It is often difficult to quantify the success or failure of musical experiments where the end result is a creative phenomenon. Such is the case with the present system in that the end result is not quantifiable data, but public performances using the system. As outlined above, the public performance record of this system is still in its infancy. While the recent results have all been promising, the pool of users will be extremely limited until such a time as the Avatar system is released commercially. As such, a commercial release date of February 28 has been announced, after which the system may be tested by the public and hard data may be collected and assessed.
A data-driven comparison of similarities between the living composer–performer upon which the system is modeled and the model itself would be a useful metric by which the system could be judged. The authors are presently beginning work on a future paper involving assessments of this type, which could be used as a model for assessments of future musical machine learning projects.
Discussion, Scalability, and Limitations
Though various other technologies exist that purport to translate volume into MIDI velocity, results from this context-dependent system have been encouraging. The uses of more accurate instantaneous audio to MIDI transcription are many, as MIDI is the definitive control protocol underlying any music technology. It is hoped that in the near future, systems like Onsets and Frames may evolve into easily implementable real-time audio-to-MIDI. However, even with reliable real-time audio-to-MIDI, technologies will do little to cure the lack of context-based dynamics outlined above.
That said, the context-dependent dynamic system outlined above has many other potential applications. By filtering out excess noise and amplitude overages, this system could be adapted to control lighting and video effects, or to transcribe audio to dynamic notation in real time (perhaps as a plug-in for one of the notation programs mentioned above). The minimum and maximum definitions defined by sig2~ could be used to automatically (and cheaply) mix audio channels in situations where a professional audio engineer is unavailable. Systems like Landr, which use machine learning to mix or master audio files, are already affecting the market. Perhaps a context-dependent system for dynamics could do similar things for the ensemble classroom. But still, the system's most exciting possibilities revolve around creating new music by artificial intelligence or in enhancing the performance capabilities of human musicians with technology (Rowe, 1992; Miller, 2003; Weinberg and Driscoll, 2006).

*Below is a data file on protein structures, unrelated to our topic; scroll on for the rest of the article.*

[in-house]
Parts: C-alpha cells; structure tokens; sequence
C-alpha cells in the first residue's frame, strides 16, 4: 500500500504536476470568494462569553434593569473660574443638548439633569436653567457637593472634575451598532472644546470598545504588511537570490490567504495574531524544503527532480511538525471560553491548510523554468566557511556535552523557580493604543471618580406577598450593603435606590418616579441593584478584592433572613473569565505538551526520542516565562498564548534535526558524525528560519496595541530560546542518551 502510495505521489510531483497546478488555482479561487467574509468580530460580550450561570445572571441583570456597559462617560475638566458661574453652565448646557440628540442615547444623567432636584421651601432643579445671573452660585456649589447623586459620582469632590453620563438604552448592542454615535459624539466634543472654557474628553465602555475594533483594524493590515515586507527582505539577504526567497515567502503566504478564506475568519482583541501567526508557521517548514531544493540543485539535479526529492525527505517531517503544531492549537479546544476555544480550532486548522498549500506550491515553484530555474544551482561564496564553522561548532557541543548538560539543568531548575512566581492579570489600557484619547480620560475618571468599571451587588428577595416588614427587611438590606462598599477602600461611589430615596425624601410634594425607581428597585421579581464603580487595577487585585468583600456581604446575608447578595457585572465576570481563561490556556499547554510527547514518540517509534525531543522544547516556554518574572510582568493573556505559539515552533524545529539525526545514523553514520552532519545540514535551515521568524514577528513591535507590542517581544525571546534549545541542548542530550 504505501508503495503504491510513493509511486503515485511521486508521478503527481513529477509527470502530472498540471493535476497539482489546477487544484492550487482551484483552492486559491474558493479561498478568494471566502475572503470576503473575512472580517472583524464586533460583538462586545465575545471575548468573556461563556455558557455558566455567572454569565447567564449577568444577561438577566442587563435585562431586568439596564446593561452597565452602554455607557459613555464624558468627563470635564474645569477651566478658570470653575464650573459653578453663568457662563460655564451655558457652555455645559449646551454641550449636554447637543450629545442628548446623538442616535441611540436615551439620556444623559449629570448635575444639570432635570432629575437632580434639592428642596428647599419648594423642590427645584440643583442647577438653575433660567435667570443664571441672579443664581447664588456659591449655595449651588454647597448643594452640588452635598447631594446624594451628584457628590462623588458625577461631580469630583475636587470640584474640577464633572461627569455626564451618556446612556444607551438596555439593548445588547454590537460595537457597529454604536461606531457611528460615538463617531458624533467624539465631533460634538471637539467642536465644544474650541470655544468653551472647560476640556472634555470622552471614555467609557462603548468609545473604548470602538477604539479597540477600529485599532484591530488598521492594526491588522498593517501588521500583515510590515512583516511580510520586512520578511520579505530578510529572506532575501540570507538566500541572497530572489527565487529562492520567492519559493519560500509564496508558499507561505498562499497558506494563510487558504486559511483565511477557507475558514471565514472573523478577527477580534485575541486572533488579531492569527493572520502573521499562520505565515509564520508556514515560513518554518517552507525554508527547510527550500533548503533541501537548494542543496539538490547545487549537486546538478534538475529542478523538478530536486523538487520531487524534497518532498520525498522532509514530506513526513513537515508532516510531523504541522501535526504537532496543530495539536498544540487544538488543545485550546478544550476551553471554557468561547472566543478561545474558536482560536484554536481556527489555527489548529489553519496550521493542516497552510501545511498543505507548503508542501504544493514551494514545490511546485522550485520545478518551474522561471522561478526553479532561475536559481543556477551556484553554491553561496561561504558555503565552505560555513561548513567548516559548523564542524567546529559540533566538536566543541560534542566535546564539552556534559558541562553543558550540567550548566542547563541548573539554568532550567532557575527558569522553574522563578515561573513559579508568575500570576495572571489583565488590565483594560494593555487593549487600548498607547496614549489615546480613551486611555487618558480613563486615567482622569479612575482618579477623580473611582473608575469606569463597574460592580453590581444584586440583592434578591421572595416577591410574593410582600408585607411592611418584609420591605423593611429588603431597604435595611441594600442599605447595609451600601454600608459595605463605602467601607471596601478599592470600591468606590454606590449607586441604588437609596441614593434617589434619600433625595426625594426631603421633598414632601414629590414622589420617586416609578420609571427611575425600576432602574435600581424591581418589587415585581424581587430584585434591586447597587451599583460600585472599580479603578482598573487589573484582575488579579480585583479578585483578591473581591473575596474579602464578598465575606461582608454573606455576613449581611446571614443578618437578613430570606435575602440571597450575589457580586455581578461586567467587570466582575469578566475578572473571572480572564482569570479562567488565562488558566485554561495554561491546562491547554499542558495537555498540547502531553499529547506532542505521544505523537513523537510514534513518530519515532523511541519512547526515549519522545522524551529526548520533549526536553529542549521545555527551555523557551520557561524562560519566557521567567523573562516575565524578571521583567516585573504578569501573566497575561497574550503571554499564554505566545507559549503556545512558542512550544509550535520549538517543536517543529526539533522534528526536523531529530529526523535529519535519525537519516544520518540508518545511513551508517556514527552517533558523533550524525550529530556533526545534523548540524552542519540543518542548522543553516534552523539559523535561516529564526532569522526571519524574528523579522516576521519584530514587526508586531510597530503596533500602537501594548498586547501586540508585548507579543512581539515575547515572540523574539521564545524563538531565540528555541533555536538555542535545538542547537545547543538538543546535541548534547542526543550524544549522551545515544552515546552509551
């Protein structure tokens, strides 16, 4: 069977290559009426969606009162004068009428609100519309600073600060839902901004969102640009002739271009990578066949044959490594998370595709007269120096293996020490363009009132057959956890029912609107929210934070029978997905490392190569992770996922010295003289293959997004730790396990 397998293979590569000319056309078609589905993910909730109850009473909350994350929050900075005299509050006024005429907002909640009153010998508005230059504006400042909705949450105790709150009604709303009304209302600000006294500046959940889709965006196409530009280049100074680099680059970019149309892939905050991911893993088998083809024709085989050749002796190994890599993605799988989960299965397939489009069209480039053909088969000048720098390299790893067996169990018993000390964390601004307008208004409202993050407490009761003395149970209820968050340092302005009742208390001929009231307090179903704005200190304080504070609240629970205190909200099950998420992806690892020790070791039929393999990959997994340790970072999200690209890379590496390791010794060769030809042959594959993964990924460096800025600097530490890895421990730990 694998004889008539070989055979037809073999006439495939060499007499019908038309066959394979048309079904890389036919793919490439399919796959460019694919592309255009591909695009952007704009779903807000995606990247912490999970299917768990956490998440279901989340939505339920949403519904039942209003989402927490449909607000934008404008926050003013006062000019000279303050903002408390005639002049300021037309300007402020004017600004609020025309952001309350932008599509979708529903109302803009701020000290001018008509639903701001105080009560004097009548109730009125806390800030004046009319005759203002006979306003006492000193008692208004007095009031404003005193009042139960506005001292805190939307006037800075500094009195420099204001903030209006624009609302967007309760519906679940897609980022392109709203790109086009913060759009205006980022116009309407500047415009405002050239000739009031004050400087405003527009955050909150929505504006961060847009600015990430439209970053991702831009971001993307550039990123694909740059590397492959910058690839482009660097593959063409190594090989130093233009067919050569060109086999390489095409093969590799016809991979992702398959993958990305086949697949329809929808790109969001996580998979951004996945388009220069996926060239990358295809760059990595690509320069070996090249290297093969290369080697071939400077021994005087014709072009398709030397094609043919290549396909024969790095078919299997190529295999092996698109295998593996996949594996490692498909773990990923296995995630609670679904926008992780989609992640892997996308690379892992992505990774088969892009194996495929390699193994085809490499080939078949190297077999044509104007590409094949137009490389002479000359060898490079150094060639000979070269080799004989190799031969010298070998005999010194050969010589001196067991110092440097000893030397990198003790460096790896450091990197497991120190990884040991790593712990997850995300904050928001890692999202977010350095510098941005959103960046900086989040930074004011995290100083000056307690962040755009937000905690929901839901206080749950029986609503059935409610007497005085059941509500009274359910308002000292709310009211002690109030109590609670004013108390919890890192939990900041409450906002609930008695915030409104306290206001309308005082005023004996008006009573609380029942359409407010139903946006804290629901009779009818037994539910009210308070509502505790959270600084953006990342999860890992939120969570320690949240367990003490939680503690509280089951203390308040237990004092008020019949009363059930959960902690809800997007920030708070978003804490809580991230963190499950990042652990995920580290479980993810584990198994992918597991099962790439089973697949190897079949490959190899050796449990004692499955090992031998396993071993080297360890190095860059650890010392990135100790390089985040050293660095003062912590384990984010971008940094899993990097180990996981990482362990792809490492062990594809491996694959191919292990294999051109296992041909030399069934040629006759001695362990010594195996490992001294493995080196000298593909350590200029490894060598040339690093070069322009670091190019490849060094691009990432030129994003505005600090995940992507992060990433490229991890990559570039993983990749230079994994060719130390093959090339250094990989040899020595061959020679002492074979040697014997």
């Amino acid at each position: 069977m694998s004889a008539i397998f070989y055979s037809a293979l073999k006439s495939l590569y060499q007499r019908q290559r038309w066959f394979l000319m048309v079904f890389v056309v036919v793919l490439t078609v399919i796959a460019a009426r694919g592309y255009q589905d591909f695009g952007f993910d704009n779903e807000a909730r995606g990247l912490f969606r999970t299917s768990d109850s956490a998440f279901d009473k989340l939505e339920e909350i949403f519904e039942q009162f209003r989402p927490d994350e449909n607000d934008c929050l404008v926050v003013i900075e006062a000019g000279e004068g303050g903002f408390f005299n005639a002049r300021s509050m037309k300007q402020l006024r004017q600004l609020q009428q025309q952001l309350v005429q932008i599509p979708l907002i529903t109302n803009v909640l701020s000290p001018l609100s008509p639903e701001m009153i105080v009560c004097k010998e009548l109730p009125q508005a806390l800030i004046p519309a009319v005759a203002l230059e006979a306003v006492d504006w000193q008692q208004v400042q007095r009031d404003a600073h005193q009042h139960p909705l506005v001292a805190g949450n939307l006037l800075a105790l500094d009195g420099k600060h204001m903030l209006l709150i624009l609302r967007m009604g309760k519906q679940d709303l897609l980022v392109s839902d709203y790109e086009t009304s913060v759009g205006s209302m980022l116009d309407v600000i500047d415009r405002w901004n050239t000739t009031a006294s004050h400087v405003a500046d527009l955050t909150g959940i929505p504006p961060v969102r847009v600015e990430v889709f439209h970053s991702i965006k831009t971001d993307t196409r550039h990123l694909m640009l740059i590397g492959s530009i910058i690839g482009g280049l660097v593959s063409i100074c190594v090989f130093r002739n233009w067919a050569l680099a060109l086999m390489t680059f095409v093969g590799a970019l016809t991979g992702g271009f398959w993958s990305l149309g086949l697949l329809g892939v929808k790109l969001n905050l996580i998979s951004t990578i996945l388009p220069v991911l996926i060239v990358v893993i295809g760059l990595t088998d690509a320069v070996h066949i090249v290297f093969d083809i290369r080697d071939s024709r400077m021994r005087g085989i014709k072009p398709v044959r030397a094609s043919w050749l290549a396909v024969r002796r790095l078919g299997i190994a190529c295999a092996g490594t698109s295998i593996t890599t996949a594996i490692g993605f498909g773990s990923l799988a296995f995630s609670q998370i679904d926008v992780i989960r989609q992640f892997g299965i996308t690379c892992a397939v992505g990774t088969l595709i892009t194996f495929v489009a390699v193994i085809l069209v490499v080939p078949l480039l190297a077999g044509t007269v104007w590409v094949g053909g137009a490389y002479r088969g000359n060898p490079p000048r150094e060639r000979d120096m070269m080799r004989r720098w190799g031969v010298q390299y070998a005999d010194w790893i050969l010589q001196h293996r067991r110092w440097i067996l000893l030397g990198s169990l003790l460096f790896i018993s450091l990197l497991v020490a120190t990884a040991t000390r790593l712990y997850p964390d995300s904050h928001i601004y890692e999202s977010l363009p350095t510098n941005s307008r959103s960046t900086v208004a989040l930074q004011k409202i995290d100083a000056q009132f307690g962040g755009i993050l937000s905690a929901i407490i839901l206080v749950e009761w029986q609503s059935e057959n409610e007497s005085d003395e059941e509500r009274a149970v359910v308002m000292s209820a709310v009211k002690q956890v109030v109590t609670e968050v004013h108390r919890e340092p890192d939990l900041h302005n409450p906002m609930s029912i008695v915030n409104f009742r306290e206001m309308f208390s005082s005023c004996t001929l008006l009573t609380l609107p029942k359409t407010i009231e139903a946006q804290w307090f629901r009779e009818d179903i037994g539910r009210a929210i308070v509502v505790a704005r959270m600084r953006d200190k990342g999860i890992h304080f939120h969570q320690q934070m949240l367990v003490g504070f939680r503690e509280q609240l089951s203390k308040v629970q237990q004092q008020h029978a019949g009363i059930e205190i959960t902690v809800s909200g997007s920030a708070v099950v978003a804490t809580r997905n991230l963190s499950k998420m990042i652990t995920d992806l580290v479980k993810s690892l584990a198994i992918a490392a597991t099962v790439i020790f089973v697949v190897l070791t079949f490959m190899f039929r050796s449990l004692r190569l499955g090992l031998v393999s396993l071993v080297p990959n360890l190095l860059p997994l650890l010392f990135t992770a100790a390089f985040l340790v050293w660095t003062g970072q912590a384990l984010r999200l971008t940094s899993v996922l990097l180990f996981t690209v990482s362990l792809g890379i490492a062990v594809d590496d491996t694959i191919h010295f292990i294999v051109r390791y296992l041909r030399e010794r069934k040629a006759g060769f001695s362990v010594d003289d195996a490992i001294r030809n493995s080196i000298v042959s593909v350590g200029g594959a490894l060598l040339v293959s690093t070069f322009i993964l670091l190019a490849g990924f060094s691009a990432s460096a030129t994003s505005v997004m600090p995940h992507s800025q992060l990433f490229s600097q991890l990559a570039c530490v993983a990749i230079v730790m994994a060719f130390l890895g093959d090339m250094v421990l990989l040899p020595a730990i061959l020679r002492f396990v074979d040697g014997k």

While the present system works reliably, much more work is on the horizon. At the outset, the authors sketched out a goal of building a system that would build a machine learning model of what it hears in real time, save it, and update the model as more data became available. The present system does these things in achingly slow fashion, and not in real time. Another drawback of the lack of real-time adjustment has only become apparent after repeated use of the system. Users of the system have recently reported that since the present system does not save its definitions for the perceptual frameworks of silence and the pain threshold from session to session, Avatar seems to begin each session with a heightened sensitivity to loud sounds, and takes a significant amount of interaction with a player before the system is trained to react appropriately. It is hoped that along with the focus on making real-time machine learning models, the system will also eventually be able save these adaptations and remember them in future sessions. With the advent of very reliable audio-to-MIDI transfer via models like Onsets and Frames, the authors hope that it may be possible to make real-time machine learning a feature of the Avatar system in the near future.